BUSINESSES in Barnsley are doing ‘everything they can’ to stay afloat due to surging energy bills which have quadrupled some premises’ surging monthly costs.

Having started to recover from the Covid-19 pandemic - which saw many hospitality venues close their doors for months on end - the cost-of-living crisis is now becoming another hurdle.

One that’s been hit particularly hard is Birdwell Venue - which specialises in music and entertainment - having seen its electricity bill rocket by nearly £4,000 a month.

Joe Lally, managing director, told the Chronicle he is doing everything to cut down on electric usage after regulator Ofgem hiked the price cap to 80 per cent last Friday.

“Our electricity renewal has come up, which is due in mid-September, and our overall electricity costs have gone up to nearly £5,000 a month,” he said.

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“That’s an increase of almost £4,000 - before we were paying around £1,200 a month, which was reasonable for the amount of electricity we use.”

Joe has recently downloaded an app which works out the wattage used per month per item, and can work out what this should cost each month.

He added: “We have cellar coolers and beer coolers, which can’t really be turned off - but they make up between 75 and 80 per cent of the overall bill.

“We’ve done everything we can to cut down on our electricity usage, and to bring that cost down, but it’s just not good enough.

“We’re currently looking at other ways of generating electricity to make it cheaper for us, like using renewable sources like solar power.

“It will be expensive to install, but in the long run we will save a lot more than it will cost.

“We’ve already installed LEDs which will last longer, and use less energy, but we will need to use renewable sources to really make a difference with the costs.”

Hospitality is one of the industries struggling the most with the ongoing issue, which has seen Barnsley MPs urging for a fresh ‘windfall tax’ to be given to super-rich utility companies.

Joe said: “Unfortunately, hospitality settings, like Birdwell Venue, will be the first thing people will give up as the cost-of-living crisis affects them.

“People just won’t be able to spend money on nights out anymore, which of course is going to make things really tricky for us.

“With electricity costs increasing, for people like us to be able to afford to pay that amount, we need to find the money from somewhere, and so unfortunately, we have to put our prices up of everything we sell, like drinks for example.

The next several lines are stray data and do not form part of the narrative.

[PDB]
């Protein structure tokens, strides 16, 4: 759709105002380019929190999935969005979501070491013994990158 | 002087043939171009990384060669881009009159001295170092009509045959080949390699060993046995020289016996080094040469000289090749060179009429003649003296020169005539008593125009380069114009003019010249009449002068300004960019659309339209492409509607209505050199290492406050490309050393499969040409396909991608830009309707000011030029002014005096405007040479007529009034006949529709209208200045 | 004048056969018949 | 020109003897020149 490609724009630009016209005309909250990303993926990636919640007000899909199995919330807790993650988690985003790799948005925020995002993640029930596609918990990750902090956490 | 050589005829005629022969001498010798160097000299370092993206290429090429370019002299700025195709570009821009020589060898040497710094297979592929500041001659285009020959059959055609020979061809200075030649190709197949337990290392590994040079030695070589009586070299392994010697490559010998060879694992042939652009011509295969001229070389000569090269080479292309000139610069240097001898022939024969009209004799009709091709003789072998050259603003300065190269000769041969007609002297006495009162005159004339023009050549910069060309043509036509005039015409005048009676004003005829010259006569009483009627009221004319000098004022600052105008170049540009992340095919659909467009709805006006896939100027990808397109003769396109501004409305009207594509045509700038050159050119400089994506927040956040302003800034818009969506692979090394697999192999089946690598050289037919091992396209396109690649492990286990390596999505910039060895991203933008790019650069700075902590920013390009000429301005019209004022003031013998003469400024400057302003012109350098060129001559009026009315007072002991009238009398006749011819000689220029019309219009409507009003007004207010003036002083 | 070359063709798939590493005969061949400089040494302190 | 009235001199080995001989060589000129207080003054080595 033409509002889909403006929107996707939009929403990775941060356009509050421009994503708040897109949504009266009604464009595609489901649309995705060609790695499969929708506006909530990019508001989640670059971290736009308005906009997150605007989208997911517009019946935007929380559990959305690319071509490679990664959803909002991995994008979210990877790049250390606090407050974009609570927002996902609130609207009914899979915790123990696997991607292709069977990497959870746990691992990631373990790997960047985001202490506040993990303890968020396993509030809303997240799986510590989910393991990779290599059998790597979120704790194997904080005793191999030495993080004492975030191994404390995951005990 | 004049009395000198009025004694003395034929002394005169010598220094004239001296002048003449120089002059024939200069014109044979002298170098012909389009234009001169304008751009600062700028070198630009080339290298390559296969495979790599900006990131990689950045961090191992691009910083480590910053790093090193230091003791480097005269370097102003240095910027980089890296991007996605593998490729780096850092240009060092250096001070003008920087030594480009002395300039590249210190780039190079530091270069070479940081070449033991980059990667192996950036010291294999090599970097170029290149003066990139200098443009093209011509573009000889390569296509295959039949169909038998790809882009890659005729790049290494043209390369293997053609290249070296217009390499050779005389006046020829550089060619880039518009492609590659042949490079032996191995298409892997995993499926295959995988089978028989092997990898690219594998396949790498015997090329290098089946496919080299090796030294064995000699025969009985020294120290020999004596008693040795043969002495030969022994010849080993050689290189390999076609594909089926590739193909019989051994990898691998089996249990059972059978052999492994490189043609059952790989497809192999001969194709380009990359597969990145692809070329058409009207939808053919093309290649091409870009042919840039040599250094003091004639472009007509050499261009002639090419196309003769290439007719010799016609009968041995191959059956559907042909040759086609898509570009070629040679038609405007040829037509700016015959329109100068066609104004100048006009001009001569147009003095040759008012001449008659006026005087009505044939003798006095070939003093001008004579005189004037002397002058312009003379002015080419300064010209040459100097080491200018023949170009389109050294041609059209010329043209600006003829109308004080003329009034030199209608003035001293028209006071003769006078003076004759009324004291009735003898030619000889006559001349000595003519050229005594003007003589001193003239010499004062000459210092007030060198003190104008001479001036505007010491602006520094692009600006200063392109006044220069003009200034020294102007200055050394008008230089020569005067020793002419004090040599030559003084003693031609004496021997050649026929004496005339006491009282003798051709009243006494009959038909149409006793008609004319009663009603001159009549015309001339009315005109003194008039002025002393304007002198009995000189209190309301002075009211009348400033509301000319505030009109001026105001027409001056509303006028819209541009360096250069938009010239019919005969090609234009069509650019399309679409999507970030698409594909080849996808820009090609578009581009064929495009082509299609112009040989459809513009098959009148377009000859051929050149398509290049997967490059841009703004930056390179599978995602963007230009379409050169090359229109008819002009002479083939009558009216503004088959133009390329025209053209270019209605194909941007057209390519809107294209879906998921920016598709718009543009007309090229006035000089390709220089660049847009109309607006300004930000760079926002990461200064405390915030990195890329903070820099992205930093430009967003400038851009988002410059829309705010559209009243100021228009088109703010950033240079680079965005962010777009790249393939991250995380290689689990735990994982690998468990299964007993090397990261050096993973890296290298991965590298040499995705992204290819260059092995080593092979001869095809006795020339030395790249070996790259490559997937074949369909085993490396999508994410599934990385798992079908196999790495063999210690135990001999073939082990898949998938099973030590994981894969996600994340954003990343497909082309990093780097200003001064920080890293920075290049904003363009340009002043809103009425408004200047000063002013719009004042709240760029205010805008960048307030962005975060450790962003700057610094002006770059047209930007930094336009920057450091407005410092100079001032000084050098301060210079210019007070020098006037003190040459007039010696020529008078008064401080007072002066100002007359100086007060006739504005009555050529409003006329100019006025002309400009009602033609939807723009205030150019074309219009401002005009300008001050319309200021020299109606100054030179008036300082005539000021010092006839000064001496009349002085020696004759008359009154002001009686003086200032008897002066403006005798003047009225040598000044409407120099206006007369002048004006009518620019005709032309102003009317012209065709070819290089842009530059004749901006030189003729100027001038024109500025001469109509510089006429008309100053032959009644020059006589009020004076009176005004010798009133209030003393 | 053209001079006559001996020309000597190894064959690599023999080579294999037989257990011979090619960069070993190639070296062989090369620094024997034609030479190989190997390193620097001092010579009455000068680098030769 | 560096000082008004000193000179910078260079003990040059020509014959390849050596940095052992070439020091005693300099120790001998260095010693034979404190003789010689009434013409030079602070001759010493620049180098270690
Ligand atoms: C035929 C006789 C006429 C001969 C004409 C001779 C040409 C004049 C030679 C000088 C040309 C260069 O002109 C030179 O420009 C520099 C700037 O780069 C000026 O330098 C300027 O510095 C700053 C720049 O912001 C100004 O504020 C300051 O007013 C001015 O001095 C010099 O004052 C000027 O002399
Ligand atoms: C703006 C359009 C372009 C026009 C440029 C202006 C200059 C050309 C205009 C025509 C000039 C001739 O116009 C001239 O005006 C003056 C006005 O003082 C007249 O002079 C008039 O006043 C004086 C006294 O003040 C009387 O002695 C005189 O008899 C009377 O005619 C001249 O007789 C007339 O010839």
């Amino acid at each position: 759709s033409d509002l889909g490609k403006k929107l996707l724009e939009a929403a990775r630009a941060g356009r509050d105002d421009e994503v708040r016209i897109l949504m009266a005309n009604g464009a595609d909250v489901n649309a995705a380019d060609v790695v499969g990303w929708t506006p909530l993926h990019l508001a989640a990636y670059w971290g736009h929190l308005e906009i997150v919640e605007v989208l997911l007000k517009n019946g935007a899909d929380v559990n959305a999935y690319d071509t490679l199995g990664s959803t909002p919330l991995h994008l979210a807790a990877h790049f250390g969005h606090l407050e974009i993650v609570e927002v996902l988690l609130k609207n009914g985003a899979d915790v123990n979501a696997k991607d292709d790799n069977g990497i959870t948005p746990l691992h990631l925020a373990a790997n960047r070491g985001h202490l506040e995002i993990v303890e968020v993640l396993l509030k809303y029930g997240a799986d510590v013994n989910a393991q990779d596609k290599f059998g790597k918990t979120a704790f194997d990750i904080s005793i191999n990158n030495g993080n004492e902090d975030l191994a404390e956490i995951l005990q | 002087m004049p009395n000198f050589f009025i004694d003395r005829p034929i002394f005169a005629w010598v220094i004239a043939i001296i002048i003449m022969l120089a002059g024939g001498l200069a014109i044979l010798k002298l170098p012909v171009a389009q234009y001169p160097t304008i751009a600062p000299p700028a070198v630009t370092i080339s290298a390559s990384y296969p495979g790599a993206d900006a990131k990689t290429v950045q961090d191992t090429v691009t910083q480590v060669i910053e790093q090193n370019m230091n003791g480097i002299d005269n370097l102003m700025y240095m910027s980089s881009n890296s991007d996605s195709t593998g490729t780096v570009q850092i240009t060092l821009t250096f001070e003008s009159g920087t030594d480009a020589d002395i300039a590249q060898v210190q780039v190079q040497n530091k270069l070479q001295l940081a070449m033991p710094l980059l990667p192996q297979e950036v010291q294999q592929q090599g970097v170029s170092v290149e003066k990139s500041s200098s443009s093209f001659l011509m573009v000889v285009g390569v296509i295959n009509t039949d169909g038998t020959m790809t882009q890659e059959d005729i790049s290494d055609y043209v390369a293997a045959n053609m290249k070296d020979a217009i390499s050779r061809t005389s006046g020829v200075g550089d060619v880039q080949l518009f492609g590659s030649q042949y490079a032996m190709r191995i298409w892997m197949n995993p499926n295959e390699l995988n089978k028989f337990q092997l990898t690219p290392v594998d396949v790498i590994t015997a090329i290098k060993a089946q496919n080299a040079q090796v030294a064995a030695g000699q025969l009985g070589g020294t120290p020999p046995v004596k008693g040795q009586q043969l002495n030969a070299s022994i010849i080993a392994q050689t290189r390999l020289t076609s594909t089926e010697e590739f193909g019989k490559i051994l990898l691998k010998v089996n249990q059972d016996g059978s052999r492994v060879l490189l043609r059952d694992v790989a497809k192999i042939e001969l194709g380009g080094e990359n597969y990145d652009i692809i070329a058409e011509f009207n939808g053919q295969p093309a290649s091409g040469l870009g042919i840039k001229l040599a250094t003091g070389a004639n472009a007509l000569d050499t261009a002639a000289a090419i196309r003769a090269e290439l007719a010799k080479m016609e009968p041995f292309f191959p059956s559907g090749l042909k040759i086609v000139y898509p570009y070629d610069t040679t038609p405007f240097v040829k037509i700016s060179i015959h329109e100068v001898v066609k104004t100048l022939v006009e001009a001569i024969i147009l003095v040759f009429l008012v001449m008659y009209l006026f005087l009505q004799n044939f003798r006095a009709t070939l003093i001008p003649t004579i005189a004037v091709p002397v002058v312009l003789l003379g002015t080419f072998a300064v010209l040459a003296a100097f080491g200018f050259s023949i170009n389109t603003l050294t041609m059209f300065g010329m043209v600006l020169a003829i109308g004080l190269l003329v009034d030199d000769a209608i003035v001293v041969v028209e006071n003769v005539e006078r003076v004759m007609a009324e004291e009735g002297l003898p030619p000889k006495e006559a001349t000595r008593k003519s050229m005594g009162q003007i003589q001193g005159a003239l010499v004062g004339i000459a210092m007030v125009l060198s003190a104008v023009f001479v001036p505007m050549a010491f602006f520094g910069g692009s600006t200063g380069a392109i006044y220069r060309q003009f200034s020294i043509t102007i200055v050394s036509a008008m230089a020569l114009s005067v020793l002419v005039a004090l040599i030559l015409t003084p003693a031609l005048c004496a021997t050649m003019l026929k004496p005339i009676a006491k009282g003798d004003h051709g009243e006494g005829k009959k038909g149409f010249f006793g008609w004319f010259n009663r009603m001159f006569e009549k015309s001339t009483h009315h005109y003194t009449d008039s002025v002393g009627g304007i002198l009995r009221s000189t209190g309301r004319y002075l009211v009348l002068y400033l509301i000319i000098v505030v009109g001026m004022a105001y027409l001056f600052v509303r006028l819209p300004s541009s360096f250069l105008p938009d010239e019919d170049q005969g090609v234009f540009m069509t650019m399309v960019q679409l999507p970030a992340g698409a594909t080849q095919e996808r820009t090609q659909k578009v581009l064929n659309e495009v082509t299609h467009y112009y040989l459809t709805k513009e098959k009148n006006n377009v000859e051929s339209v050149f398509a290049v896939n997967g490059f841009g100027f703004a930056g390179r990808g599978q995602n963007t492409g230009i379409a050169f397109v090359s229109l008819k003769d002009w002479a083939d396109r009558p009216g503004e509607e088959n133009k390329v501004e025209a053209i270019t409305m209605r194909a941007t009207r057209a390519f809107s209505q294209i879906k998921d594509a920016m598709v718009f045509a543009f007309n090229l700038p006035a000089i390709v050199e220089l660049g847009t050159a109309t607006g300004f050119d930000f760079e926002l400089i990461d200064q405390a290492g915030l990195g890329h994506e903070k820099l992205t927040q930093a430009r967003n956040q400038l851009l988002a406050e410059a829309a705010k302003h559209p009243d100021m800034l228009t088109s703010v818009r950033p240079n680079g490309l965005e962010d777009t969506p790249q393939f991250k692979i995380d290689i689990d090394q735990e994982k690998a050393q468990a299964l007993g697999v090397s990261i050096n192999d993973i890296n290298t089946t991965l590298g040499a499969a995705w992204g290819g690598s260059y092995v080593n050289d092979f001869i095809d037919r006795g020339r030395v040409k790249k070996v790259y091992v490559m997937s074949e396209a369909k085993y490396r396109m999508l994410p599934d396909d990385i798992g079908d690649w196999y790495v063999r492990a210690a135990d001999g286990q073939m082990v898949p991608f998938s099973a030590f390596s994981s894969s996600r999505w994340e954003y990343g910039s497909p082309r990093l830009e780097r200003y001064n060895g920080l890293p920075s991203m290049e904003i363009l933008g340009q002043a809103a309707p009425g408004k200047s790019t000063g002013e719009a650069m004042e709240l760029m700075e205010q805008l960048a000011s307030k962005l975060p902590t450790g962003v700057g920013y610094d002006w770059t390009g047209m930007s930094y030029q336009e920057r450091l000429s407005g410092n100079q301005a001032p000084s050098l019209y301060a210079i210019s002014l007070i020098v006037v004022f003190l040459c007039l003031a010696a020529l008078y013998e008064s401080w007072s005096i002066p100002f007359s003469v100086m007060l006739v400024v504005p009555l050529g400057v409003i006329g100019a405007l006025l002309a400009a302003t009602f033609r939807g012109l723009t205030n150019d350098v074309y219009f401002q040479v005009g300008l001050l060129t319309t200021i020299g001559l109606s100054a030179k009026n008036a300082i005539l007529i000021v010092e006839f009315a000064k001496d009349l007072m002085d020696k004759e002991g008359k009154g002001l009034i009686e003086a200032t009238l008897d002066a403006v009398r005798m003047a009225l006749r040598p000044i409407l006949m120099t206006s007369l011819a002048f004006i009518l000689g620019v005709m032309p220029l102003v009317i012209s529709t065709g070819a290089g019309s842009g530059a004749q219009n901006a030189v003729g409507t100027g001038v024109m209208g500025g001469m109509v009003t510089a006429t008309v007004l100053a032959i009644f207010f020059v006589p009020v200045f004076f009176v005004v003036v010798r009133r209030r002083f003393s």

“But that’s not only being done to help fund our own costs - our suppliers are also struggling with the cost of living crisis and having to up their prices, too.

“For us, this is a major issue because the more prices increase, the more customers we’ll lose because they too will be struggling.

“I’m anxious about the crisis, but I’m confident we will ride through.”

Smaller businesses have also suffered an adverse impact to the crisis with their energy bills increasing, and seeing a decrease in customers.

Old George Coffee House, on Market Hill in Barnsley town centre, has noticed a decline in business at the weekends.

A spokesperson said: “Overall we have definitely noticed a loss in business, with there being less customers than usual.

“Throughout the week isn’t so bad, probably because people are working and come during their work breaks, but when it comes to the weekends, we’ve really noticed a difference.

“There are a lot less customers on weekends compared to what we had at weekends a couple of months ago.

“I think this could maybe be because people aren’t as willing to go out and spend money like they used to because they just don’t have it, like the cost of getting here, as well as spending money, it all adds up and people can’t really afford to be doing that anymore.”

An independent boutique in Barnsley town centre - The Closet Queen on the Victorian Arcade - has also noticed a change in customers’ spending habits.

Shop worker, Emily Fieldsend, added: “I don’t think we will truly know how hard it’s hit us until winter time comes around.

“Right now, we’re still making profit, but I think that’s mainly because of our competitive prices - we’re not like the big fashion shops in shopping centres and city centres - our clothing ranges from £20 to £40, which for a lot of people is really affordable for some good quality items.

“But we have noticed a decline in customers recently, whether that’s because people are away on holiday, schools are starting to go back soon, or if it really is due to people not being able to afford to splash out on a nice new top or something, it’s hard to really say at this point.

“When it comes to bills and stuff, I think at the moment we’re coping aright, but if the loss of customers continues, that’s when we’ll struggle.”